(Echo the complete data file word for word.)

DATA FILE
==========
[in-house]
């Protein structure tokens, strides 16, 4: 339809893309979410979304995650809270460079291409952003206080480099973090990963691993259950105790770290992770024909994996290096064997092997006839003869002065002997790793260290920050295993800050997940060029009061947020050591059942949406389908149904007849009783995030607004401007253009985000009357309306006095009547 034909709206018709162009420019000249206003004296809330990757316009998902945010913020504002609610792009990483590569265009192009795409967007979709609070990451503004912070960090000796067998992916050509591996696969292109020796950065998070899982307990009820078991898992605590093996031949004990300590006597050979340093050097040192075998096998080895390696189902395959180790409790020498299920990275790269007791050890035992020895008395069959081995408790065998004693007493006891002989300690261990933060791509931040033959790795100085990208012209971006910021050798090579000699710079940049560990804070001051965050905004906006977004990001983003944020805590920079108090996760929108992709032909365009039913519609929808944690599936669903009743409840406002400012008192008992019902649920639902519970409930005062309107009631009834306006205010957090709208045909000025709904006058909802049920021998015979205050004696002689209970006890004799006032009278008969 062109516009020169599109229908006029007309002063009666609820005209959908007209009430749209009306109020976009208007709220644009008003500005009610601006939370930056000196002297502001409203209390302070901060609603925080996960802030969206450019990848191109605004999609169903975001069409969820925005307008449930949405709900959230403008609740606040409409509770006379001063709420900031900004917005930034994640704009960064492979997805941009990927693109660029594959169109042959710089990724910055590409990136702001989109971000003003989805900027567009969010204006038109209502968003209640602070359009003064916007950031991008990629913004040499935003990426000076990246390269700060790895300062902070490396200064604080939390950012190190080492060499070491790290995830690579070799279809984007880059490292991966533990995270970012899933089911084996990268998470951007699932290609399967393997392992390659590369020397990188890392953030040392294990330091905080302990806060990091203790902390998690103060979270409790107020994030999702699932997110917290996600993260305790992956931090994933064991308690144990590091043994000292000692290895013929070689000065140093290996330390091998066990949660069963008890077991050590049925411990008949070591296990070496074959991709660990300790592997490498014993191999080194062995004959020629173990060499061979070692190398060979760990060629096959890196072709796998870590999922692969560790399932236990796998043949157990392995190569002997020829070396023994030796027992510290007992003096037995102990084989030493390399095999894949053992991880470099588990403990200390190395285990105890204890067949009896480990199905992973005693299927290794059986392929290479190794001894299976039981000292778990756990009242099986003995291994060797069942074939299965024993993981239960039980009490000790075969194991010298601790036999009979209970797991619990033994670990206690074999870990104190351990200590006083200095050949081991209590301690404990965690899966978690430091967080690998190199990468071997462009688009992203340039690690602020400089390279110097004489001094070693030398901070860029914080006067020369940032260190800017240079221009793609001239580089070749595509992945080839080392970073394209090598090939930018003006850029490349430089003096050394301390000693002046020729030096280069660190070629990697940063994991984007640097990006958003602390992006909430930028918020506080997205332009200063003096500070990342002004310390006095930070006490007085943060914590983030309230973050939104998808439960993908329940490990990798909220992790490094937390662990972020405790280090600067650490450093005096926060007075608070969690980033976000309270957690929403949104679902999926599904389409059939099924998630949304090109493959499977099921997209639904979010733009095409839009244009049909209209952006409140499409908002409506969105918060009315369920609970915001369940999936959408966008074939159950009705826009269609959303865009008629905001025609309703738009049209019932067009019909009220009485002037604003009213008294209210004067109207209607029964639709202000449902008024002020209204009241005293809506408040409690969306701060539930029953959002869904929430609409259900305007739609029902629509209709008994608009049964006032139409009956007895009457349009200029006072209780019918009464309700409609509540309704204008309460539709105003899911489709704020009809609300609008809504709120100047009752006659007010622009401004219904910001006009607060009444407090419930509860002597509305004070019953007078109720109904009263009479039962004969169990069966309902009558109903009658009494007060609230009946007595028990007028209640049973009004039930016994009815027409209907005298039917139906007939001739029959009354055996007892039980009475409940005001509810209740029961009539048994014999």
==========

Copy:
[in-house]
């Protein structure tokens, strides 16, 4: 339809893309979410979304995650809270460079291409952003206080480099973090990963691993259950105790770290992770024909994996290096064997092997006839003869002065002997790793260290920050295993800050997940060029009061947020050591059942949406389908149904007849009783995030607004401007253009985000009357309306006095009547 034909709206018709162009420019000249206003004296809330990757316009998902945010913020504002609610792009990483590569265009192009795409967007979709609070990451503004912070960090000796067998992916050509591996696969292109020796950065998070899982307990009820078991898992605590093996031949004990300590006597050979340093050097040192075998096998080895390696189902395959180790409790020498299920990275790269007791050890035992020895008395069959081995408790065998004693007493006891002989300690261990933060791509931040033959790795100085990208012209971006910021050798090579000699710079940049560990804070001051965050905004906006977004990001983003944020805590920079108090996760929108992709032909365009039913519609929808944690599936669903009743409840406002400012008192008992019902649920639902519970409930005062309107009631009834306006205010957090709208045909000025709904006058909802049920021998015979205050004696002689209970006890004799006032009278008969 062109516009020169599109229908006029007309002063009666609820005209959908007209009430749209009306109020976009208007709220644009008003500005009610601006939370930056000196002297502001409203209390302070901060609603925080996960802030969206450019990848191109605004999609169903975001069409969820925005307008449930949405709900959230403008609740606040409409509770006379001063709420900031900004917005930034994640704009960064492979997805941009990927693109660029594959169109042959710089990724910055590409990136702001989109971000003003989805900027567009969010204006038109209502968003209640602070359009003064916007950031991008990629913004040499935003990426000076990246390269700060790895300062902070490396200064604080939390950012190190080492060499070491790290995830690579070799279809984007880059490292991966533990995270970012899933089911084996990268998470951007699932290609399967393997392992390659590369020397990188890392953030040392294990330091905080302990806060990091203790902390998690103060979270409790107020994030999702699932997110917290996600993260305790992956931090994933064991308690144990590091043994000292000692290895013929070689000065140093290996330390091998066990949660069963008890077991050590049925411990008949070591296990070496074959991709660990300790592997490498014993191999080194062995004959020629173990060499061979070692190398060979760990060629096959890196072709796998870590999922692969560790399932236990796998043949157990392995190569002997020829070396023994030796027992510290007992003096037995102990084989030493390399095999894949053992991880470099588990403990200390190395285990105890204890067949009896480990199905992973005693299927290794059986392929290479190794001894299976039981000292778990756990009242099986003995291994060797069942074939299965024993993981239960039980009490000790075969194991010298601790036999009979209970797991619990033994670990206690074999870990104190351990200590006083200095050949081991209590301690404990965690899966978690430091967080690998190199990468071997462009688009992203340039690690602020400089390279110097004489001094070693030398901070860029914080006067020369940032260190800017240079221009793609001239580089070749595509992945080839080392970073394209090598090939930018003006850029490349430089003096050394301390000693002046020729030096280069660190070629990697940063994991984007640097990006958003602390992006909430930028918020506080997205332009200063003096500070990342002004310390006095930070006490007085943060914590983030309230973050939104998808439960993908329940490990990798909220992790490094937390662990972020405790280090600067650490450093005096926060007075608070969690980033976000309270957690929403949104679902999926599904389409059939099924998630949304090109493959499977099921997209639904979010733009095409839009244009049909209209952006409140499409908002409506969105918060009315369920609970915001369940999936959408966008074939159950009705826009269609959303865009008629905001025609309703738009049209019932067009019909009220009485002037604003009213008294209210004067109207209607029964639709202000449902008024002020209204009241005293809506408040409690969306701060539930029953959002869904929430609409259900305007739609029902629509209709008994608009049964006032139409009956007895009457349009200029006072209780019918009464309700409609509540309704204008309460539709105003899911489709704020009809609300609008809504709120100047009752006659007010622009401004219904910001006009607060009444407090419930509860002597509305004070019953007078109720109904009263009479039962004969169990069966309902009558109903009658009494007060609230009946007595028990007028209640049973009004039930016994009815027409209907005298039917139906007939001739029959009354055996007892039980009475409940005001509810209740029961009539048994014999």